HORROR EPICS: The Exorcist (1973)

Man, did this movie ever scare the CRAP out of people when it hit the theaters! I personally know a few Baby Boomers who claimed they barely slept for the next month after seeing The Exorcist. Others fainted in the theater and one woman reportedly went into a goddamned miscarriage! Maybe some of the special effects don’t stack up against today’s CGI, but try watching it with the lights off and the volume up. But I think the effectiveness is determined by how much of a religious background you have, to some extent. Personally, I don’t have much of one. Had I been raised Catholic, I might see The Exorcist much differently. That said, I still get into how the three stories cross paths. First is Father Merrin, the older priest. While on an archeological dig, he unearths a stone bearing the face of the demon Pazuzu. After seeing a statue with the same face, he determines that bad times are ahead and returns to the United States. Second is the younger priest, Father Karras. The church psychiatrist is losing his faith, along with his terminally ill mother. Third is, of course, the tale of the preteen girl possessed by the Devil himself, for all intents and purposes. None of this would’ve ever happened if her famous actress mother weren’t a single mom and a blasted atheist. You remember that the next time your parents pester you about going to church! Which I think was really supposed to be the point to all of this, but that whole message flies over my head anyway. I’m just left with this voyeuristic view of demonic possession dealt with by a priest who picked a bad time to struggle with his religious convictions. That’s good enough for me. I still think it’s ominous and creepy today. Based on the book by William Peter Blatty, which you knew already. Followed by two sequels, a prequel, and Repossessed, a parody starring Linda Blair.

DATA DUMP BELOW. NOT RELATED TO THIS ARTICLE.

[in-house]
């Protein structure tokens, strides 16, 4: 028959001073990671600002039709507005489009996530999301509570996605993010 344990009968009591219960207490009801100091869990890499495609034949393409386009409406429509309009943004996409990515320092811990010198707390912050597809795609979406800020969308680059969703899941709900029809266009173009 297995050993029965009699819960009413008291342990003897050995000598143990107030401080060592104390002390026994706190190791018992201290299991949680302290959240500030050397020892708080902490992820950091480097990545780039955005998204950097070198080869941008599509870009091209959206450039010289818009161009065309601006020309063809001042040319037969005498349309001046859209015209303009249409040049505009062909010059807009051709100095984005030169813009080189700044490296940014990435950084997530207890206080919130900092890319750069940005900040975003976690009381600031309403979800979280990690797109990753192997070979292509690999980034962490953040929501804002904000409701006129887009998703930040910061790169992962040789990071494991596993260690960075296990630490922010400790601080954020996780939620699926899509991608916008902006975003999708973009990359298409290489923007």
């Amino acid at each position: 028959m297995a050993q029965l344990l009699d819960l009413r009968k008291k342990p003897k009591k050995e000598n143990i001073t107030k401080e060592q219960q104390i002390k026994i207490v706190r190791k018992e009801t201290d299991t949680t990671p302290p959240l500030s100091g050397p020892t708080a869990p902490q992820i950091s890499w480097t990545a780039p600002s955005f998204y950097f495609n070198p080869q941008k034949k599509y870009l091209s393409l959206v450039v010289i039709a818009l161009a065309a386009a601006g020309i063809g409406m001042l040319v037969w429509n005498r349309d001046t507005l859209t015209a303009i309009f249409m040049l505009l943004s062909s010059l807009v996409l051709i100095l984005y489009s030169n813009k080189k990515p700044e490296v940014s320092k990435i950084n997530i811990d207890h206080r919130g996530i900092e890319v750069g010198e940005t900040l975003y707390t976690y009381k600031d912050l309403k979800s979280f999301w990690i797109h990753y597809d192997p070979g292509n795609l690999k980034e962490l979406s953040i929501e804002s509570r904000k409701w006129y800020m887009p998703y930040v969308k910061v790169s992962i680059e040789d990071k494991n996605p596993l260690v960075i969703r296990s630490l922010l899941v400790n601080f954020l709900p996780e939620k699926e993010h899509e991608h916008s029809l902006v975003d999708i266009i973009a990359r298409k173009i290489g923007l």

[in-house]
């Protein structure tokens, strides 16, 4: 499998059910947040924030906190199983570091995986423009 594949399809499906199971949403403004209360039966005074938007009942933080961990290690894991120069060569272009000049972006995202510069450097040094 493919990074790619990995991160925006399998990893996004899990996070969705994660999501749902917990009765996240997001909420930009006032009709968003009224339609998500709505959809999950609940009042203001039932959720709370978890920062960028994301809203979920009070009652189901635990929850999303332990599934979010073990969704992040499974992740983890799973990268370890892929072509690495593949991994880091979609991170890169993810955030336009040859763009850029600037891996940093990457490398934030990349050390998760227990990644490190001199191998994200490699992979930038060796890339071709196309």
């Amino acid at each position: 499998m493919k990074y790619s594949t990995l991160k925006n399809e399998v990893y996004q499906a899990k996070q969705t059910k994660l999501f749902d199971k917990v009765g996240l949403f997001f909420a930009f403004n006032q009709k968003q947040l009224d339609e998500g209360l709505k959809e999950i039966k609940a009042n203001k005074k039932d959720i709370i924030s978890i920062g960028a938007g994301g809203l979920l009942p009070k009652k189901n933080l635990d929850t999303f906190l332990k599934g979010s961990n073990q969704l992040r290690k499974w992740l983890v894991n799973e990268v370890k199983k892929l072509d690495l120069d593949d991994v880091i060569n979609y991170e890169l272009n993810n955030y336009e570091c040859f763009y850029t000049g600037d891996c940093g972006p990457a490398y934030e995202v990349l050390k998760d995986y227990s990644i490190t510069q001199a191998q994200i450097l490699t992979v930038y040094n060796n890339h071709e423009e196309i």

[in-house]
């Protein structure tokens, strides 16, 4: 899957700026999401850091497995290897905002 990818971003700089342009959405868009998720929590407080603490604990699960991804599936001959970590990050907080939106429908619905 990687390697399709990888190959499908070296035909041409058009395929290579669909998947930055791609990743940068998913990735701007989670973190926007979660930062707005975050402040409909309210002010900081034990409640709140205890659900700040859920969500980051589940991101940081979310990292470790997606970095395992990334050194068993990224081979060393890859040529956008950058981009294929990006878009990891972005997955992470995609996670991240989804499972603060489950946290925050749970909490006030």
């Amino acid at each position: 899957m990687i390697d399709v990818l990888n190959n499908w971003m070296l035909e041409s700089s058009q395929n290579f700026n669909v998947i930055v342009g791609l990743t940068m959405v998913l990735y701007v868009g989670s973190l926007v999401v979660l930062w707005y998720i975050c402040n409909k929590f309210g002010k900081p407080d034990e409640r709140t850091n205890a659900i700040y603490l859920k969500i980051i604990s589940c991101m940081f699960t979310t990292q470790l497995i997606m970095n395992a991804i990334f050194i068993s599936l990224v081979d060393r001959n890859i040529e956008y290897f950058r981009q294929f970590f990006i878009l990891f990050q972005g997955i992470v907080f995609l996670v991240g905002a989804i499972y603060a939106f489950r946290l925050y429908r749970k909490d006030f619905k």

The ORIGINAL trailer, which was rejected for being “too frightening.”
I say it was rejected for being "too awesome."

The Satanic Mass

“In the name of Satan…the ruler of the earth…the king of the world. I command the forces of darkness to bestow their infernal power upon us. Open wide the gates of hell and come forth from the abyss by these names…”